Node.js Performance Monitoring - Part 3: Diagnosing the Event Loop

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Node.js Performance Monitoring - Part 3: Debugging the Event Loop

In Part 1 and Part 2 of this series on Node.js Performance Monitoring, we covered the basic metrics to monitor and how to do this with N|Solid.

In this article, we’re going to dig a bit deeper into how to diagnose and resolve common Node.js bottlenecks in the event loop by understanding some of the key metrics around the event loop.

Understanding Parts of the Event Loop

A "task" is a unit of work to perform after completing an asynchronous operation. This should not be confused with event emitted on the EventEmitter; which only counts for a portion of where time is spent in task execution. For example, processing an http request also includes parsing the headers; which is done before the 'request' event is called.

The event loop cannot process multiple tasks simultaneously. Instead tasks are placed in a queue and processed sequentially. This means one one task can be held up because the one before it is taking a long time to complete. A bottleneck can be identified by observing an abnormally large amount of lag between processing asynchronous tasks. Because all task execution originates from the event loop it is the best location for initial bottleneck measurements.

An event loop without lag (we'll consider "healthy") will show that no task has been queued to wait for the completion of another task. Instead they are all processed the moment they are received.

In Node.js it is impossible to determine the moment a task is received. Only when it is ready to be processed. This is because Node.js relies on the operating system's kernel to handle the task queue. Node.js itself has no insight into this. Thus if 2 tasks are ready to be processed at the same time Node can only know the second task is available after the first has been completed. So, for example, if your application requires low latency responding to TCP requests it is important to know that no two tasks have overlapped.

High event loop lag, low event loop idle

When an application is simultaneously experiencing both high lag and low idle time in the event loop, you can expect to find a synchronous operation of some form as the source of the bottleneck in your application.

There are different types of synchronous operations that need to be considered.

One is the standard Sync() methods that you find in the Node.js core API, particularly in the ‘fs’ module (e.g. fs.readFileSync()). These methods have the unfortunate property of running *inside your event loop, on the same thread as your JavaScript. Choosing this method means that with each cycle of the event loop there’s a pause until execution completes; nothing else can process in the meantime. You should generally avoid all synchronous core methods in your application for this reason.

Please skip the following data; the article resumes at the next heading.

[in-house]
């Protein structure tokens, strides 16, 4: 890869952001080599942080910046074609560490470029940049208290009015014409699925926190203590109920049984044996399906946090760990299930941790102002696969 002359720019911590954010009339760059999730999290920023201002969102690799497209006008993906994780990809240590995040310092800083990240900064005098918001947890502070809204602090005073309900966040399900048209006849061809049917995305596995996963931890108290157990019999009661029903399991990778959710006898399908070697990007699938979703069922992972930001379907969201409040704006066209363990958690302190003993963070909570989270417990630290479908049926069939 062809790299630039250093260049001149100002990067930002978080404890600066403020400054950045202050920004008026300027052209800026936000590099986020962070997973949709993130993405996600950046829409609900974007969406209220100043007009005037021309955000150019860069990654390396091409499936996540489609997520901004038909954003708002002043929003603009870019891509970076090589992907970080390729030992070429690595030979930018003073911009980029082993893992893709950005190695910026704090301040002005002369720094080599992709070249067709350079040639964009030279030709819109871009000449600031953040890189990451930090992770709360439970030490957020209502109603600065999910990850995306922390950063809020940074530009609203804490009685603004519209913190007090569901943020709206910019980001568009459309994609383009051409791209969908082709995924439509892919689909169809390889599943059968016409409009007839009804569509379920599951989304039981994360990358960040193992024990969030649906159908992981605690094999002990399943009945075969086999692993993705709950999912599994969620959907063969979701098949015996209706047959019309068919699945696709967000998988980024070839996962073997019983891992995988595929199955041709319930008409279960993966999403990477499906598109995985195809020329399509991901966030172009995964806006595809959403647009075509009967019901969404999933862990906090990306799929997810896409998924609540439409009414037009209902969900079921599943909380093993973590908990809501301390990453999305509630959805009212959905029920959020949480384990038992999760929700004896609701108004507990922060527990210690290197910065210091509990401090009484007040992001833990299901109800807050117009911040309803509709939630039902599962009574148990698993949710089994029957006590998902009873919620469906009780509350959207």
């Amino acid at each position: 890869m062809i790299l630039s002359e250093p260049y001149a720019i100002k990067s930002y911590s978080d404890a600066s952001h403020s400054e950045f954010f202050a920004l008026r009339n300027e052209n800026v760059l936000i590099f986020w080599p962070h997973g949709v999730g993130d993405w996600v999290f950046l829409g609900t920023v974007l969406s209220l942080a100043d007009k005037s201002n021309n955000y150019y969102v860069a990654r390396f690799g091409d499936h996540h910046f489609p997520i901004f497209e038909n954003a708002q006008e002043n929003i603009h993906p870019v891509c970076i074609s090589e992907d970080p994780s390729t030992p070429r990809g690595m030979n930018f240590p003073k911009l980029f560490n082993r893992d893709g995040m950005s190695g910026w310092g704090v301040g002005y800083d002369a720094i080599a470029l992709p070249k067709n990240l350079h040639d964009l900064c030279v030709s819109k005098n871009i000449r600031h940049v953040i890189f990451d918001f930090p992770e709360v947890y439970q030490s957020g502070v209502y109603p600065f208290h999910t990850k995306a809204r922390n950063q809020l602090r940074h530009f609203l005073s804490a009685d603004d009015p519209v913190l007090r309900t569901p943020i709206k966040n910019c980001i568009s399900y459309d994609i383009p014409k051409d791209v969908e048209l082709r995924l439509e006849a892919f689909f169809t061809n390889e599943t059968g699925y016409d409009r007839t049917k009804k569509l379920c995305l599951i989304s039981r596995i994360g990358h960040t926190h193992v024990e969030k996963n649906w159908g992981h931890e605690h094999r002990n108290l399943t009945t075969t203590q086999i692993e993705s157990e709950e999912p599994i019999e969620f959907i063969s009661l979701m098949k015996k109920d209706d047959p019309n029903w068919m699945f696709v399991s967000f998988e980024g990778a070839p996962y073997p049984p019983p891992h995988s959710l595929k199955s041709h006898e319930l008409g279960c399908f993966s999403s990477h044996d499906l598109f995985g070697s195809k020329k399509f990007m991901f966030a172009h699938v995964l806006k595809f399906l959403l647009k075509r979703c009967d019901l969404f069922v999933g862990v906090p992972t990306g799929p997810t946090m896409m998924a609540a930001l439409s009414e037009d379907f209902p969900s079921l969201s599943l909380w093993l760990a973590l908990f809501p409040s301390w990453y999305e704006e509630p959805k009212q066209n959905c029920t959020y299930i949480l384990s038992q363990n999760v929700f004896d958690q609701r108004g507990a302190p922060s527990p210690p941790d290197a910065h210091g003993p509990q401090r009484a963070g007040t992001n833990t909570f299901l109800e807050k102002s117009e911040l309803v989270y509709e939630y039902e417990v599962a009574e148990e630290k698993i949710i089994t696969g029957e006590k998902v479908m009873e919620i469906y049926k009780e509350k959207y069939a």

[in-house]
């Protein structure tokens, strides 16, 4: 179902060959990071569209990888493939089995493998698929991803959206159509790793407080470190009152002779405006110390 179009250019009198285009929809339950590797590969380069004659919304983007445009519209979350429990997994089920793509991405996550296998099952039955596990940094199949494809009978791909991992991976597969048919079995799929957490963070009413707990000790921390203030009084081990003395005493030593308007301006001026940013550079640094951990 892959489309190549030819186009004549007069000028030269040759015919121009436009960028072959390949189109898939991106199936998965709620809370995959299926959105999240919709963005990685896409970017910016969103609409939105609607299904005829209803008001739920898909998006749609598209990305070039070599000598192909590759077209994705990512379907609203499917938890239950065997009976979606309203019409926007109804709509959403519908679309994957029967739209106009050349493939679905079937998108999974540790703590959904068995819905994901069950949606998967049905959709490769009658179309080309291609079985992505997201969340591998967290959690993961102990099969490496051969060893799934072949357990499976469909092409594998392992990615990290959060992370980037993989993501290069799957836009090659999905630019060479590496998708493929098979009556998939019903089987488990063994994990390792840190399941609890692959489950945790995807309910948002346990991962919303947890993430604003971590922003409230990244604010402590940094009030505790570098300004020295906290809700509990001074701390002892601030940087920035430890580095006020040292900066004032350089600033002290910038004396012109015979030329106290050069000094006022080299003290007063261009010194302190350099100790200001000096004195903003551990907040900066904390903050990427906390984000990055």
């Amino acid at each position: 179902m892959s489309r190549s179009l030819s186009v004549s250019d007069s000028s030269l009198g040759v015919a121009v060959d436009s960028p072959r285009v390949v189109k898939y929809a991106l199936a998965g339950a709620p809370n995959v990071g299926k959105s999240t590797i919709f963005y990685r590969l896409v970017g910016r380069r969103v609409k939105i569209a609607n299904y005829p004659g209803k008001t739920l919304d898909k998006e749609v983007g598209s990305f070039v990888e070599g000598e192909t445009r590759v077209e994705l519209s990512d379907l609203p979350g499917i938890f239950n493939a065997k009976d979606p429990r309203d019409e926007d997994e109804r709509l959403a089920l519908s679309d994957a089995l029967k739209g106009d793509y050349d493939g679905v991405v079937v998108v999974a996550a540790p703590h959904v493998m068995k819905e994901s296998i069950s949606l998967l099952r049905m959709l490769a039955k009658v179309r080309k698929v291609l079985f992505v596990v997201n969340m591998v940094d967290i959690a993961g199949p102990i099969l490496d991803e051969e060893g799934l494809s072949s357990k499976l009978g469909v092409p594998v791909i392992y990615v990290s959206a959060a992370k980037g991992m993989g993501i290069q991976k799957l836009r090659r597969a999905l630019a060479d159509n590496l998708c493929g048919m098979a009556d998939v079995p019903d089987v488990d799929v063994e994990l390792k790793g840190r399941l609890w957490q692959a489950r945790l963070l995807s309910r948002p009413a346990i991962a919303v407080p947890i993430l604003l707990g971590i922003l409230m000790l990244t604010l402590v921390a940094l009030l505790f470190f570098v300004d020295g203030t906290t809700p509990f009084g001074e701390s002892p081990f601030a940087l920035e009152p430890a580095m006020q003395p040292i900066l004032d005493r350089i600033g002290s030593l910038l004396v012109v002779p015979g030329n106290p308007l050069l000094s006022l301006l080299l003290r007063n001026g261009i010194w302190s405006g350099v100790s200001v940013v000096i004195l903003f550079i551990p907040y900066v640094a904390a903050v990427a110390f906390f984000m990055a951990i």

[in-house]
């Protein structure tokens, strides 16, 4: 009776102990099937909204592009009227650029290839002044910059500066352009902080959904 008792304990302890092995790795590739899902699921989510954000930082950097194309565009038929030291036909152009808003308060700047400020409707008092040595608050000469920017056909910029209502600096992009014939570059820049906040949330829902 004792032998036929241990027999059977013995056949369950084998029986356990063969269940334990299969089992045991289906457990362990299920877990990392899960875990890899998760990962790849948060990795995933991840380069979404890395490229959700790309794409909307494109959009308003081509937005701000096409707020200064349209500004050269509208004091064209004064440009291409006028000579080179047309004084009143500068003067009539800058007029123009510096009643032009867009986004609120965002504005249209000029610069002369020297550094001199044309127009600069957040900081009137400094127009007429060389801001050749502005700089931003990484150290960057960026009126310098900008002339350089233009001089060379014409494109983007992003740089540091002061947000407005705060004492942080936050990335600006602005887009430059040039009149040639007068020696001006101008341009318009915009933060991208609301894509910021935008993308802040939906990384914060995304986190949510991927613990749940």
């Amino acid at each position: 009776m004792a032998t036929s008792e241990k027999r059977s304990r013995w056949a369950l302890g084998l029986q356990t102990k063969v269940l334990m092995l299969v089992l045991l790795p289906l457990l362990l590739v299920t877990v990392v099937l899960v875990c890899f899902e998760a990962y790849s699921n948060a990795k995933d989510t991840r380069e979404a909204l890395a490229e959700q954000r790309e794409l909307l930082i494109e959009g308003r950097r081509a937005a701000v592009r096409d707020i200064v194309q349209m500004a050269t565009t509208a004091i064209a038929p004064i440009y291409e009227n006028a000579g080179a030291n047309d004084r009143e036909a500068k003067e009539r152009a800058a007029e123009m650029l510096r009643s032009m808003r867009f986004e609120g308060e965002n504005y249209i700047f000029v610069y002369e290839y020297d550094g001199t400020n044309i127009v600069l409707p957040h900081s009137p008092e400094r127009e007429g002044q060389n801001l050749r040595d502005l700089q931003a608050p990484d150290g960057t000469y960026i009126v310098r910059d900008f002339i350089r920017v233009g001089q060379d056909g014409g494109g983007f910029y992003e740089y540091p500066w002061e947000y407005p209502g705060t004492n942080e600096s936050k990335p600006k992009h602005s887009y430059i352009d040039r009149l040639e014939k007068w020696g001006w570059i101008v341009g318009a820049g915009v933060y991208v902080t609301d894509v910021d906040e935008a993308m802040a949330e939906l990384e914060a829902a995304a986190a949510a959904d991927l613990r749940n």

The other, more subtle, type of synchronous operation is entirely in JavaScript. Because your JavaScript is executed as part of the event loop, it will always delay other events queued for execution. A typical example of problematic JavaScript is complex string concatenation or parsing. Often, rendering a very complex template, or parsing a very large JSON blob, will take up enough CPU time to cause a noticeable impact on your application’s responsiveness due to the high-lag, low-idle scenario. This is why Node.js is generally said to be not suitable for long running CPU-intensive workloads.

The more your application needs to execute in CPU in a single cycle of the event loop, the more you are going to occupy the event loop and therefore prevent other tasks from being processed in a timely manner. You may want to consider offloading your Monte Carlo simulations to a separate process.

Combing through your code and guessing what might be causing your event loop delay is a tough chore without proper insight. By utilizing N|Solid, you can set an event loop threshold to trigger an alert when your event loop is blocked for a given period of time, in addition to triggering a CPU profile that can be examined later. From within the N|Solid console, you can then use the CPU profiler to explore and identify where that synchronous execution is taking place.

Loading your CPU profile as a flame graph lets you dig down into your call stacks to see which calls are occupying the most time in your event loop. Here’s a flame graph as an example:

Event Loop Metrics for Node.js in N|Solid

The horizontal width of each bar represents the amount of time spent in CPU, so look for the blocks nearest the top of the call stacks taking up the most horizontal space. These blocks indicate a long CPU call time for a single function, and can often indicate a CPU-intensive JavaScript workload or a call into a synchronous Node.js core API method. Tackle these first, ideally by replacing the code with more efficient versions, or, in more extreme cases, consider offloading unavoidable CPU intensive work into a separate service.